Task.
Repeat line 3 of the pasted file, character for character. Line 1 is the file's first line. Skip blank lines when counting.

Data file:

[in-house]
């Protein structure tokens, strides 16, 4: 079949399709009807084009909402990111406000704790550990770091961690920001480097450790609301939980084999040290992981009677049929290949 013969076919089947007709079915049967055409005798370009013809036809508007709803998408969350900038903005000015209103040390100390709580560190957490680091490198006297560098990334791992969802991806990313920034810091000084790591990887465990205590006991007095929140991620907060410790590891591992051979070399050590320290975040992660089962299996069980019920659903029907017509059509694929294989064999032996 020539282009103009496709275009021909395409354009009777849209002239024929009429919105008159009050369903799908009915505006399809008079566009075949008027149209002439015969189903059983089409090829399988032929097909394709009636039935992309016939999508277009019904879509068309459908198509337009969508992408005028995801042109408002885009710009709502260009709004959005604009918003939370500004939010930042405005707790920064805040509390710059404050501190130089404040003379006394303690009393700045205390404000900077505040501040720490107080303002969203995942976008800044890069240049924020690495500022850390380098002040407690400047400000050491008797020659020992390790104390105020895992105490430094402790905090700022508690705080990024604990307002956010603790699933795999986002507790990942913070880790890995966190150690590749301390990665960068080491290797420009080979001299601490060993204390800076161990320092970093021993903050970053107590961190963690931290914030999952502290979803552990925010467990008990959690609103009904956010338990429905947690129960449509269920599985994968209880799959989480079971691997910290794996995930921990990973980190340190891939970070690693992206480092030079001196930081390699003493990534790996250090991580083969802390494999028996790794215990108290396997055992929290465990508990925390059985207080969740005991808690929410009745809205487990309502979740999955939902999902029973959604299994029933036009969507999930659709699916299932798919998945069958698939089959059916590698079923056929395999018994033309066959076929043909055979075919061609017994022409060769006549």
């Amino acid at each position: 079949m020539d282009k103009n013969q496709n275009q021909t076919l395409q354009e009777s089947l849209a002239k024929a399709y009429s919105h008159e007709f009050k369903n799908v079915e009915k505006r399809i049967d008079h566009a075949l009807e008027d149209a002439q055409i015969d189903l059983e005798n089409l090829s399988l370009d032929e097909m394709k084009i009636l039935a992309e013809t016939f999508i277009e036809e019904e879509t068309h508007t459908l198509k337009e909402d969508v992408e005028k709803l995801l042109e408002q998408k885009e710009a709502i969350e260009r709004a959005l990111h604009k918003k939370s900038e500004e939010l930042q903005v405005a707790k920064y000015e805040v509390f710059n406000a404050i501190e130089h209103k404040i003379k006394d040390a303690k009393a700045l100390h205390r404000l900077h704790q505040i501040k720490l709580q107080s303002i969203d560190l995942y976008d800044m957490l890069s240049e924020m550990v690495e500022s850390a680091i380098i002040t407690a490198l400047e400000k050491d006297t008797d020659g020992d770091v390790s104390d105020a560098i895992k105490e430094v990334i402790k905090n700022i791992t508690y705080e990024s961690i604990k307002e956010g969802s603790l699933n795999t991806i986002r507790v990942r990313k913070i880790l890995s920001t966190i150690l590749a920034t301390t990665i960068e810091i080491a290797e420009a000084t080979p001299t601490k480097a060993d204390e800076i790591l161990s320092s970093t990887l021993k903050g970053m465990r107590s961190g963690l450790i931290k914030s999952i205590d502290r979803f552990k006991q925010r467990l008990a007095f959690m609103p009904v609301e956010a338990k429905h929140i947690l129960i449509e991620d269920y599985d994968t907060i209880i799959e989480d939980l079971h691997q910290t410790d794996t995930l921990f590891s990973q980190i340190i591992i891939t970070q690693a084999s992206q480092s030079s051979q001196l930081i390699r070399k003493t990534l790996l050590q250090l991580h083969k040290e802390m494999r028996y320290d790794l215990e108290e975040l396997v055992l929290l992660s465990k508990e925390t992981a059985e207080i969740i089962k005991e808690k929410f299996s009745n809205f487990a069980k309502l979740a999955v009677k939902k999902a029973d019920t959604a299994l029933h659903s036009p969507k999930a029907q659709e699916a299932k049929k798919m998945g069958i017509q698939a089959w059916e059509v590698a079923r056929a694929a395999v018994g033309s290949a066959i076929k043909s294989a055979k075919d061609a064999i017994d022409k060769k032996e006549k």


């Amino acid at each position: 079949m020539d282009k103009n013969q496709n275009q021909t076919l395409q354009e009777s089947l849209a002239k024929a399709y009429s919105h008159e007709f009050k369903n799908v079915e009915k505006r399809i049967d008079h566009a075949l009807e008027d149209a002439q055409i015969d189903l059983e005798n089409l090829s399988l370009d032929e097909m394709k084009i009636l039935a992309e013809t016939f999508i277009e036809e019904e879509t068309h508007t459908l198509k337009e909402d969508v992408e005028k709803l995801l042109e408002q998408k885009e710009a709502i969350e260009r709004a959005l990111h604009k918003k939370s900038e500004e939010l930042q903005v405005a707790k920064y000015e805040v509390f710059n406000a404050i501190e130089h209103k404040i003379k006394d040390a303690k009393a700045l100390h205390r404000l900077h704790q505040i501040k720490l709580q107080s303002i969203d560190l995942y976008d800044m957490l890069s240049e924020m550990v690495e500022s850390a680091i380098i002040t407690a490198l400047e400000k050491d006297t008797d020659g020992d770091v390790s104390d105020a560098i895992k105490e430094v990334i402790k905090n700022i791992t508690y705080e990024s961690i604990k307002e956010g969802s603790l699933n795999t991806i986002r507790v990942r990313k913070i880790l890995s920001t966190i150690l590749a920034t301390t990665i960068e810091i080491a290797e420009a000084t080979p001299t601490k480097a060993d204390e800076i790591l161990s320092s970093t990887l021993k903050g970053m465990r107590s961190g963690l450790i931290k914030s999952i205590d502290r979803f552990k006991q925010r467990l008990a007095f959690m609103p009904v609301e956010a338990k429905h929140i947690l129960i449509e991620d269920y599985d994968t907060i209880i799959e989480d939980l079971h691997q910290t410790d794996t995930l921990f590891s990973q980190i340190i591992i891939t970070q690693a084999s992206q480092s030079s051979q001196l930081i390699r070399k003493t990534l790996l050590q250090l991580h083969k040290e802390m494999r028996y320290d790794l215990e108290e975040l396997v055992l929290l992660s465990k508990e925390t992981a059985e207080i969740i089962k005991e808690k929410f299996s009745n809205f487990a069980k309502l979740a999955v009677k939902k999902a029973d019920t959604a299994l029933h659903s036009p969507k999930a029907q659709e699916a299932k049929k798919m998945g069958i017509q698939a089959w059916e059509v590698a079923r056929a694929a395999v018994g033309s290949a066959i076929k043909s294989a055979k075919d061609a064999i017994d022409k060769k032996e006549k």